Veterans Health – Starting With K

Updated: January 3, 2023
In this Article

    Veterans Health - K Find common veterans health and medical topics starting with the letter K related to military service history. The guide covers health topics from A to Z. Read on for more information about Kaposi’s Sarcoma, Keratitis, and other medical issues that begin with “K”.

    Veterans Health Topics – A to Z

    A B C D
    E F G H
    I J K L
    M N O P
    Q R S T
    U V W X
    Y Z    

    Note: What follows should not be taken as medical advice and is not intended as a diagnosis. This page is general information related to common veterans conditions and should not replace advice from your health care provider.

    Kaposi’s Sarcoma

    Kaposi’s sarcoma is caused by Human Herpes Virus 8 and is a form of cancer. Kaposi’s sarcoma tumors may appear as purple or red areas and can form on a person’s skin, mouth, lungs, liver, or gastrointestinal tract. It’s believed that the first recorded discussion of this condition was in 1872; for a time Kaposi’s sarcoma was considered harmless. But once the AIDS epidemic started, diagnoses of what Harvard Medical School’s official site describes as an “aggressive form of the disease, AIDS-related Kaposi’s sarcoma” began showing up in people with AIDS and/or severely weakened immune systems.

    The Department of Veterans Affairs has screenings, treatments, and advice for those who suffer from AIDS-related medical issues including Kaposi’s sarcoma. Contact your nearest VA medical center to learn what treatment options may be available in your local area.


    Keratitis is described as an inflammation of the cornea, and like many eye-related medical conditions, may be caused by an injury, or an infection. You may be at risk for this condition if you are a contact lens user; improper care of contact lenses and/or improper wear of the lenses may increase the risk of infection which can lead to Keratitis. The Department of Veterans Affairs advises contact lens users:

    • Always wash/sterilize your hands before touching your eyes and contact lenses.
    • Remove contact lenses and place them in the palm of your hand rather than setting them on another surface.
    • Use contact lens solution on the surface of the lens for 5 to 10 seconds per side.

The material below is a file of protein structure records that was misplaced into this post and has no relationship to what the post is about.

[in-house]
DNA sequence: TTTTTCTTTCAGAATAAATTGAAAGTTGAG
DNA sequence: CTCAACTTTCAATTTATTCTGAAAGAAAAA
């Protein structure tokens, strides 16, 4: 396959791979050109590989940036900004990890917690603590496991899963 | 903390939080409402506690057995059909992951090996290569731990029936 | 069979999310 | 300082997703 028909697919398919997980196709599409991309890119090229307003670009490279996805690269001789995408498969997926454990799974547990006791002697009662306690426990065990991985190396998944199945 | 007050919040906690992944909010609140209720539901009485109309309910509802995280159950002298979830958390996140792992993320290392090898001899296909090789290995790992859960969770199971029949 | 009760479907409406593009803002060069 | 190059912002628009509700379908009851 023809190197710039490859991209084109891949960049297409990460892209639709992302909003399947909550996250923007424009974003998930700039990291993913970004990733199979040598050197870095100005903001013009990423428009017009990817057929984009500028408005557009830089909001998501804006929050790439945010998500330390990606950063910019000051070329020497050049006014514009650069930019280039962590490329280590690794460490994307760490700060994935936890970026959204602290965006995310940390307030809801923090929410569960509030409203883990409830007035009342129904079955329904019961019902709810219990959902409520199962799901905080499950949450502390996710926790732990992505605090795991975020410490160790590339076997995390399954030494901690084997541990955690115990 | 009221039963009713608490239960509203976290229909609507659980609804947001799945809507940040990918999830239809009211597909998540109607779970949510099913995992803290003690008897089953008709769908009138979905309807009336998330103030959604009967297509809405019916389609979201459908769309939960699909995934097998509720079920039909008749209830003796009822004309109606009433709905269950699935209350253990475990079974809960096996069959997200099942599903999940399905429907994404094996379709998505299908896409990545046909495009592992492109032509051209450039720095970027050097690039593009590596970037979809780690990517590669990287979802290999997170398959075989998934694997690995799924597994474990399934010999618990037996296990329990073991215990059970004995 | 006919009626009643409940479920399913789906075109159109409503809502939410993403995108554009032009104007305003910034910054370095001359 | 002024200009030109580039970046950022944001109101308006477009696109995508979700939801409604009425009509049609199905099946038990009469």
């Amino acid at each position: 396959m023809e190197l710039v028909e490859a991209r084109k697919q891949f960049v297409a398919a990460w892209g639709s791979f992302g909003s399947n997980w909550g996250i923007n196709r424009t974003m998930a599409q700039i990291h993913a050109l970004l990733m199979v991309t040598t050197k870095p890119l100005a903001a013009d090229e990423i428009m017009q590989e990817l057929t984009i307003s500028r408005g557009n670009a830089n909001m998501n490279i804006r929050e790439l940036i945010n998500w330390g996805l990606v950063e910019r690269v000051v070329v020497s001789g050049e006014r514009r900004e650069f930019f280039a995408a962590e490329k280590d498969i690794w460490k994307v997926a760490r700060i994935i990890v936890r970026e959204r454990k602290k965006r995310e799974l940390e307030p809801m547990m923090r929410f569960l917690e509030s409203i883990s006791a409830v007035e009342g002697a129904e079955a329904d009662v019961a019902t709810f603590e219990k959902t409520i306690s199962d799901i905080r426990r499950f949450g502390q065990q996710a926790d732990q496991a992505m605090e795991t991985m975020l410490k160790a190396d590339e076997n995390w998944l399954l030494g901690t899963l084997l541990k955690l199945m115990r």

• Rinse lenses with contact lens solution to remove bacteria and deposits.
    • Store lenses in the proper storage case with fresh solutions.
    • Never use tap water to rinse your contact lens case.

    Kidney Program (Renal)

    The Department of Veterans Affairs offers specialty care services for those in need of Nephrology (kidney medicine). If you suffer from chronic or acute kidney problems, the VA can help, up to and including issues that require dialysis. The Department of Veterans Affairs operates dialysis facilities in the United States and offers a searchable map for a dialysis center in your state.

    Veterans who are in need of kidney medicine that includes dialysis should know that the availability of specific care including dialysis may vary by location. It is a very good idea to contact the VA medical facilities nearest you to see what options may be available for treating or diagnosing kidney issues.

    The VA official site reminds us, “Kidney care may be made available to enrolled Veterans who are currently receiving dialysis care by the VA or enrolled Veterans who have obtained a referral from a VA primary care provider.”

    Kidney Stones

    Also known as nephrolithiasis or urolithiasis, kidney stones result from chemical deposits inside the kidneys. These stones can be as small as an individual grain of sand but can grow much larger depending on the nature and severity of the condition.

    Kidney stones may be present without causing discomfort, but when larger stones start to pass, there can be discomfort and pain. According to the official site of the Mayo Clinic, kidney stone sufferers may experience the following symptoms:

    • Severe pain in the side and back, below the ribs
    • Radiating pain that reaches the lower abdomen and groin
    • Pain fluctuating in intensity
    • Painful urination
    • Pink, red, or brown urine
    • Cloudy or foul-smelling urine
    • Nausea
    • Vomiting
    • Frequent or persistent need to urinate
    • Low urine volume
    • Urinating more often than usual
    • Fever and chills (in cases where the infection is present)

    Get immediate medical help if any of the following symptoms are present:

    • Severe pain that does not let you sit still or find a comfortable position
    • Pain, nausea, and vomiting
    • Pain, fever, and chills
    • Blood in the urine
    • Difficulty passing urine
    Written by Team